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[Above: Pope Sixtus IV with whom Andrew of Carniola took issue. Chevalier Artaud de Montor. Lives and Times of the Popes, 1911. public domain]

WAS HE INSANE? Did he really commit suicide in prison?

Those two questions face the historian who studies the life of Archbishop Andrew of Carniola. But his life raises other interesting questions. For instance, where was he born? How much of his attack on the papacy was out of principle and how much out of pique because the pope would not make him a cardinal?

Andrew was probably from Slovenia. He became associated with the Dominicans. Holy Roman Emperor Frederick III used his influence to have Andrew made archbishop of Carniola (Crain). Even the details of the extent and seat of his diocese are not clear. At any rate, he was a non-resident who acted on behalf of Frederick.

While Andrew was on an embassy to Rome, Pope Sixtus IV refused to make him a cardinal. When Andrew denounced Sixtus, the pope imprisoned him. Frederick obtained his release. Andrew then traveled to Florence, Milan, and Basel, attempting to raise a coalition against the pope. The Basel Council (1431–1449) had asserted that councils are above popes. The council was never able to gain traction with this claim. But to Basel went Andrew. On this day, 21 July 1482, he posted an arraignment of Pope Sixtus on the cathedral doors, demanding a council to investigate Sixtus. 

He accused the papacy of infamous behavior, of creating “the most serious occasions of stumbling and damnable transgressions....” Rome’s behavior, he charged, divided the church with innumerable “battles, sects, sins, faults, injustices, errors, and disadvantages.”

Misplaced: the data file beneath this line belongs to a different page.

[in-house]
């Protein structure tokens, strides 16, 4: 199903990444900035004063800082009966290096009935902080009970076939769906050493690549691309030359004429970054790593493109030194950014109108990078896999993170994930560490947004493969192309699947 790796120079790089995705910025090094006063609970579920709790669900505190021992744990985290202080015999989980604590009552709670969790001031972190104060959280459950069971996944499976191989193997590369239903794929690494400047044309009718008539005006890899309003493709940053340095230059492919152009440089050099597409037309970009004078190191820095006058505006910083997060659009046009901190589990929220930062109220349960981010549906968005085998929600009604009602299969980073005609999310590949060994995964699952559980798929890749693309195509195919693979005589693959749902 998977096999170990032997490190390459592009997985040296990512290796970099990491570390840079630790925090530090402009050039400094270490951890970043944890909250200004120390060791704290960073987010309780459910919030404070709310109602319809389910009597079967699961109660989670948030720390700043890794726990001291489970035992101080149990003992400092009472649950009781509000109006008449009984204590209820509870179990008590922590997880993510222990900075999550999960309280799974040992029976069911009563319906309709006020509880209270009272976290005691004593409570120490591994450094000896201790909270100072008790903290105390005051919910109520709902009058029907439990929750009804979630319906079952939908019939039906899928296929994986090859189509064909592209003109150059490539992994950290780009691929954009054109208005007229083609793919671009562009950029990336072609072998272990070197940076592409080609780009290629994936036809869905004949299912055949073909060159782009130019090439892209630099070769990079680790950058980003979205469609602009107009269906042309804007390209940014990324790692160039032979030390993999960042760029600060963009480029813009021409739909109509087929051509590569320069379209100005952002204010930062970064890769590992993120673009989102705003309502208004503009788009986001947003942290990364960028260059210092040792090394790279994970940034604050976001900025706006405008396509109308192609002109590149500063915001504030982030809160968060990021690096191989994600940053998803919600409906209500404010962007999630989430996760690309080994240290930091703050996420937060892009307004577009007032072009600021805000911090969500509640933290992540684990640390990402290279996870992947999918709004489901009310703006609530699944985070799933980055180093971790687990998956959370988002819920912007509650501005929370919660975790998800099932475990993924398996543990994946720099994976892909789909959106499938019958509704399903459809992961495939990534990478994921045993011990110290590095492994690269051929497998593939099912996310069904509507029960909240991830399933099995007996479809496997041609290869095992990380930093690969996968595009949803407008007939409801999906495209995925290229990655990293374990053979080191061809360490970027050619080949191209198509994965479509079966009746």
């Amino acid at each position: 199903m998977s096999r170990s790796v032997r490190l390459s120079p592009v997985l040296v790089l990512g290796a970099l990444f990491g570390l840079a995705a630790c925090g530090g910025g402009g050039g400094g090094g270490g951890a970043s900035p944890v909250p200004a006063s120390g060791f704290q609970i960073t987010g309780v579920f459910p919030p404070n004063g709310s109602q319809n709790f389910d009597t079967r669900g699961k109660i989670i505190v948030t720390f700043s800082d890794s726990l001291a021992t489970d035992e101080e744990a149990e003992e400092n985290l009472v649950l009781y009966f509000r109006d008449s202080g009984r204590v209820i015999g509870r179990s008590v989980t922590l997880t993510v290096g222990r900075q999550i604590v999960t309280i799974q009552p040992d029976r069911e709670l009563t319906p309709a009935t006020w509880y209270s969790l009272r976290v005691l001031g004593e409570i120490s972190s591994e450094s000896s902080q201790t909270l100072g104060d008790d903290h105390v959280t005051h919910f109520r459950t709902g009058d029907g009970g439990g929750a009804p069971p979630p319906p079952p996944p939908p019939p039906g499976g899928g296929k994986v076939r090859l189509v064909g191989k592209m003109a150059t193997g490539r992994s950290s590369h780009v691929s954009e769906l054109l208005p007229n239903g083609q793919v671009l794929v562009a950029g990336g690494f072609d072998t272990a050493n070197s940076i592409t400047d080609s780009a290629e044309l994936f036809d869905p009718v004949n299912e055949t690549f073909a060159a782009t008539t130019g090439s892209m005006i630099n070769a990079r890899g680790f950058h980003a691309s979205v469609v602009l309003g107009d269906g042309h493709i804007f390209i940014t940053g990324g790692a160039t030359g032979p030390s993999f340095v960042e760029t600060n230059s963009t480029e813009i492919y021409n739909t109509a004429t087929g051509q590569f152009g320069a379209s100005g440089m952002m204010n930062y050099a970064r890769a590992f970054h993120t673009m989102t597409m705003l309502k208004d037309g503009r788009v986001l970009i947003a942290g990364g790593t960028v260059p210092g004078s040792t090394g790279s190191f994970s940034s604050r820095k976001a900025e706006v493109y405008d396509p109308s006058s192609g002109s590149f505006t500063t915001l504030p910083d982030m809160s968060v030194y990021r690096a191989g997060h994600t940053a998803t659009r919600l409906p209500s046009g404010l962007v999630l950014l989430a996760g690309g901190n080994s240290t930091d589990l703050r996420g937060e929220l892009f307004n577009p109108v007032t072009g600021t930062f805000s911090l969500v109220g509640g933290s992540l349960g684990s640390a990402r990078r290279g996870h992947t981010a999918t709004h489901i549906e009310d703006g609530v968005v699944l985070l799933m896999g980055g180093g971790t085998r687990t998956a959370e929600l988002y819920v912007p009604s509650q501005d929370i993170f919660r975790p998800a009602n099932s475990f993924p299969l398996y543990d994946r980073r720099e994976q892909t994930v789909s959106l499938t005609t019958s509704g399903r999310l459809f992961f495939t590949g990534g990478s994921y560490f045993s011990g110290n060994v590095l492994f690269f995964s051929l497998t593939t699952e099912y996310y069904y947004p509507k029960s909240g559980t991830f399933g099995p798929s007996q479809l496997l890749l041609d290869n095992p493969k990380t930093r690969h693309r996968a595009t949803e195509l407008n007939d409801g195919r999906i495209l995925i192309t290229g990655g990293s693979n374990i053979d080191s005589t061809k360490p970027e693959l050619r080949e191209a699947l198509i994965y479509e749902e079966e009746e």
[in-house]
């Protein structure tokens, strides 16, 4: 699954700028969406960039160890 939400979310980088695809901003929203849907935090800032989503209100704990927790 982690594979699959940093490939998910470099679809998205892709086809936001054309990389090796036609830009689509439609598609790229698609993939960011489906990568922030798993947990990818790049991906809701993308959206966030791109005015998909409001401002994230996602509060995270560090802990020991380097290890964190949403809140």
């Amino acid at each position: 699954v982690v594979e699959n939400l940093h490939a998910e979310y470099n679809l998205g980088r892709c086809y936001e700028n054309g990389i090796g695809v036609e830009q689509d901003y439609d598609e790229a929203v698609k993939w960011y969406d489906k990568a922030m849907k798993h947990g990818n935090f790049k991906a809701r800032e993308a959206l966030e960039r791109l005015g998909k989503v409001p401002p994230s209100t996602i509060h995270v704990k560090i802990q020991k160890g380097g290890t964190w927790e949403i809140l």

Felix Fabri, a traveling friar, gave an eyewitness account of one of the pope’s countermeasures.

 There came into our province [the region of Ulm, Germany] the General of the whole of my Order of Preaching Friars, to wit, Salvus de Casseta of Palermo, sent by the Holy Father, Pope Sixtus IV, to oppose the Lord Andrew, Archbishop of Carniola, who, moved by I know not what spirit, was trying to assemble a General Council at Basel, and who dwelt there under the protection of the Emperor Frederick III. Now, in order that the aforesaid Master of the Order of Preaching Friars might act more effectually against the archbishop, he invited all the best-known preachers of our province to meet him at the convent at Colmar. Among these I was sent, and came to the aforesaid convent to hear and obey his orders.

Sixtus excommunicated Andrew and ordered Basel’s authorities to arrest him, which they did. Four months later, prison authorities announced they had found Andrew dead, having he hanged himself. Some historians suspect the “suicide” was actually murder.

Because of Andrew’s rancor toward the pope and the assessment of his personal secretary, Peter Numagen of Treves, that the archbishop was mad, he is not usually numbered among the precursors to the sixteenth-century reformers.

Dan Graves

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